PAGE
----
The influence of chronic HCV infection on hematological gene expression remains unclear in particular from the aspect of disease progression. Therefore, we investigated the impact of HCV-induced hepatic fibrosis on blood transcriptional profile of key genes involved in type I IFN pathway; the fundamental arm of innate immunity against HCV infection. Pathway focused PCR array was used to analyze the gene expression of panel of 84 mediators of type I IFN pathway in PBMCs RNA from 12 treatment-naïve chronic HCV patients (5 F0-F1 and 7 F2-F4) and 5 healthy subjects (see Table in S1 Table for the full data set). Out of 84 genes only 14 genes fulfilled the criteria of showing ≥ two folds differential regulation plus statistical significance at p≤ 0.05 upon comparing either F0-F1 or F2-F4 to healthy subjects (see Table 3). Overall, all differentially regulated genes showed a trend of up regulation in HCV chronically infected patients with early or late fibrosis except for TLR7 (Table 3). Several transcripts showed upregulation in early fibrosis group (F0-F1) compared with controls and returned to the basal levels as the disease progressed i.e in F2-F4 (EIF2AK2, IFITM2, JAK1, JAK2, STAT3, and TICAM1 (Table 3, p≤ 0.05 for all)), and these are likely involved in the early immune defense against HCV infection. We observed upregulation of several transcripts in late fibrotic patients as compared to the controls (MyD88, CD70, CRP, IFNE, IL6, IRF3 and NOS2 (Table 3, p< 0.05 for all)) and down regulation of a sole transcript (TLR7) (Table 3, p = 0.03). When the comparison was made between early and late fibrosis groups, 12 genes showed significant downregulation in F2-F4 compared to F0-F1 patients (more than two folds differential regulation associated with p≤ 0.05 (Table 4)). The 12 differentially regulated genes included mediators in IFN downstream signaling pathway (IFNAR1, STAT2, STAT3, and JAK1), ISGs (IFI6, IFIT2, and MX2), and mediators in IFN upstream signaling pathway (TICAM1, TLR7, TLR8, and IRF7) as well as the cytokine CCL2 (Table 4). To investigate if the altered expression of ISGs (IFI6, IFIT2, and MX2) is driven by type III IFN we did genotyping of rs12979860 (the most prominent SNP in IL28B (located 3 kb upstream of IL-28B)) on DNA isolated from PBMCs of the tweleve studied patients. We found similar expression of the three studied ISGs among CC genotype (major allele) bearing patients and CA/AA (minor allele) bearing patients (Figure in S1 Fig). By using pathway-enrichment analysis (WebGestalt) for all differentially regulated genes in the networks, it was particularly interesting to find dysregulation in TLR7 cascade pathway. The expression of the pathway receptor (TLR7) was decreased by 4 folds in PBMCs of patients with late fibrosis while the expression of the pathway adaptor molecule (MyD88) was increased by 3 folds in the same patients when compared to the healthy volunteers (Table 3; p = 0.03 and 0.002, respectively). Moreover, The expression of TLR7 and the pathway transcription factor (IRF7) was decreased by 8 and 5 folds respectively in PBMCs of patients with late fibrosis when compared to those with early fibrosis (Table 4; p = 0.009 for TLR7 and 0.04 for IRF7). Collectively, these data indicated that HCV infection modulated TLR7 signaling pathway in PBMCs. These differences were most evident after the progression of liver fibrosis i.e. F2-F4 vs C or F0-F1.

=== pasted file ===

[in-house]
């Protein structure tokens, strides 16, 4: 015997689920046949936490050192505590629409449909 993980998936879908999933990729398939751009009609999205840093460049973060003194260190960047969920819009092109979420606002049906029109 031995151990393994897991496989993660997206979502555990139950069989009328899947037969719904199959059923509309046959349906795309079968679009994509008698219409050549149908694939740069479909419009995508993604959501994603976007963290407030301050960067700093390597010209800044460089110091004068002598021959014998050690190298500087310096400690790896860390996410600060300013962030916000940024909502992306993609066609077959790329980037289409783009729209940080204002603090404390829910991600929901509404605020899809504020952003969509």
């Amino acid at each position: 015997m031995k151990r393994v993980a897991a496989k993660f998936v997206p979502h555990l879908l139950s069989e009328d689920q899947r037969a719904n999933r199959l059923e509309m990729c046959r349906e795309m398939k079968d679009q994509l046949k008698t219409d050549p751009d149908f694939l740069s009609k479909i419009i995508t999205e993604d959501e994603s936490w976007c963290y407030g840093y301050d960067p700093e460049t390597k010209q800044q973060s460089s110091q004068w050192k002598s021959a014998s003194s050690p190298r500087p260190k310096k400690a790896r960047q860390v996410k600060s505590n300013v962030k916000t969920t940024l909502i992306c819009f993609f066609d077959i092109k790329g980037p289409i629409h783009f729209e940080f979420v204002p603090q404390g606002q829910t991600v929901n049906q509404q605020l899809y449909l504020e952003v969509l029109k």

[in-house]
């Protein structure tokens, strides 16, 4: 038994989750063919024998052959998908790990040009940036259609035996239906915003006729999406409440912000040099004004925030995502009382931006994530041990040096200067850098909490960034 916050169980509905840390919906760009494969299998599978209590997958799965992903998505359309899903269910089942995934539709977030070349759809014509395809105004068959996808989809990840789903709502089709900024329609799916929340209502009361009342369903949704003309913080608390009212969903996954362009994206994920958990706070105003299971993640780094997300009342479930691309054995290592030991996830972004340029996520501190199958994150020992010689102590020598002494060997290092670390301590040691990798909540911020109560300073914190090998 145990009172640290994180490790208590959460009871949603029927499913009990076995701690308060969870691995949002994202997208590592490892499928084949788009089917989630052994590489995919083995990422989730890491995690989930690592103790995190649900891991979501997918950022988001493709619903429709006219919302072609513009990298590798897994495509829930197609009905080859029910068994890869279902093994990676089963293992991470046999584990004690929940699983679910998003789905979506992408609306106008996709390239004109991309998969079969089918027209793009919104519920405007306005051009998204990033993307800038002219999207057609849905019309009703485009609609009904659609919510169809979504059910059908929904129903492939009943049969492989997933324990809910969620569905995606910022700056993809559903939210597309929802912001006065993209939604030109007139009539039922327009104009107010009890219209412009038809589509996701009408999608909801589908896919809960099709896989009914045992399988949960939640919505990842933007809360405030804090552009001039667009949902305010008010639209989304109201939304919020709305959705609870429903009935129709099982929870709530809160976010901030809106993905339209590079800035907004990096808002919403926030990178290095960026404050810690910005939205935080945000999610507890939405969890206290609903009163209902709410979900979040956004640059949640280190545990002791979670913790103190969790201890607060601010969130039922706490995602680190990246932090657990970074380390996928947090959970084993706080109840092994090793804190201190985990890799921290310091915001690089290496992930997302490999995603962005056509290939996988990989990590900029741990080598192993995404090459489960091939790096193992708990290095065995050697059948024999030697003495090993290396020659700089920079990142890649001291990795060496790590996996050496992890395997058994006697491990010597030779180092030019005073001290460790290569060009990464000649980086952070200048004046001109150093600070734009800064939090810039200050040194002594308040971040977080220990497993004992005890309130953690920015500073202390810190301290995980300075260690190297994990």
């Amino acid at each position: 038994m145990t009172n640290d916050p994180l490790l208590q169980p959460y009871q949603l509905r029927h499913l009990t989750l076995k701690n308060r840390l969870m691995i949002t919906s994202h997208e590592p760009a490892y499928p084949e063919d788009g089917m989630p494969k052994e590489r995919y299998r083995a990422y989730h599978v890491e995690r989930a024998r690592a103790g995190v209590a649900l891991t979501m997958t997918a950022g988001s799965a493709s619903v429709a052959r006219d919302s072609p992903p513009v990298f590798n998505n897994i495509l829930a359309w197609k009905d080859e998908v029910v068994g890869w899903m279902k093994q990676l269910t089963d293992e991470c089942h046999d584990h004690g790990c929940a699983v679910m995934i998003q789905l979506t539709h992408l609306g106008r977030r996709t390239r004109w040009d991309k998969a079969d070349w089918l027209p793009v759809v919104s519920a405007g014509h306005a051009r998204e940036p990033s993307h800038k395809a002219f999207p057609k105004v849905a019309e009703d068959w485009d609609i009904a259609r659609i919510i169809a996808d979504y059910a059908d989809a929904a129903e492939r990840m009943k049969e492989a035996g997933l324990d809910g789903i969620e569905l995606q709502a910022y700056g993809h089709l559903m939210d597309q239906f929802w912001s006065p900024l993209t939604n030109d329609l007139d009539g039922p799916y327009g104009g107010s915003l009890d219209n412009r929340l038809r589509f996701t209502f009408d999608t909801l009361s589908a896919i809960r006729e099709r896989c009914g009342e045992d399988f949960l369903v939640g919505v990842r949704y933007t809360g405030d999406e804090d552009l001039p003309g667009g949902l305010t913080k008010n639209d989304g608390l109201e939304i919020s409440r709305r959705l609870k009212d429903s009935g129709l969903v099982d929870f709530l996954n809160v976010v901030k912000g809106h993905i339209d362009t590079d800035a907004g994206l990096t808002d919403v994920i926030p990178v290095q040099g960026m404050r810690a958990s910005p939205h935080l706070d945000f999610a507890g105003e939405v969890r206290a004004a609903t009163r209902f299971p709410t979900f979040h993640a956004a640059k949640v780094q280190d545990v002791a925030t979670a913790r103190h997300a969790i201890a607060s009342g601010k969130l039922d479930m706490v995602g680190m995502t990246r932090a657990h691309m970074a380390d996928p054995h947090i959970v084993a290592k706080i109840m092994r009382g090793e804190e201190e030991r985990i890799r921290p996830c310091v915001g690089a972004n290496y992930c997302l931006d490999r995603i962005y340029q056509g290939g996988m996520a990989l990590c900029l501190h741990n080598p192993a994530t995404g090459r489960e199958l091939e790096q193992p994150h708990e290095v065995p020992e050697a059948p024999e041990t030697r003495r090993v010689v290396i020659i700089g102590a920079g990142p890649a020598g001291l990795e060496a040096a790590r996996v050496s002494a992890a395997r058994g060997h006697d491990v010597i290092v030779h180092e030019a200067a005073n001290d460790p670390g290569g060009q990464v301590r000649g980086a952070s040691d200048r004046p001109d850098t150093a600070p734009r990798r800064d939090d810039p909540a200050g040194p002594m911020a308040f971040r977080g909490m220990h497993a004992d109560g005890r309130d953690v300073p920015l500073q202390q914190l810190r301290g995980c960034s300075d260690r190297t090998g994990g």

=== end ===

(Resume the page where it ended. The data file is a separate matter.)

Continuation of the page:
Table 3. Differential expression of 14 type I IFN pathway genes showing statistically significant regulation in HCV-chronic infected patients compared with healthy controls.

Table 4. Differential expression of type I IFN pathway genes showing statistically significant regulation in HCV-chronic infected patients with late liver fibrosis compared to patients with early liver fibrosis.

HCV-induced hepatic fibrosis is associated with dysregulated TLR7 cascade pathway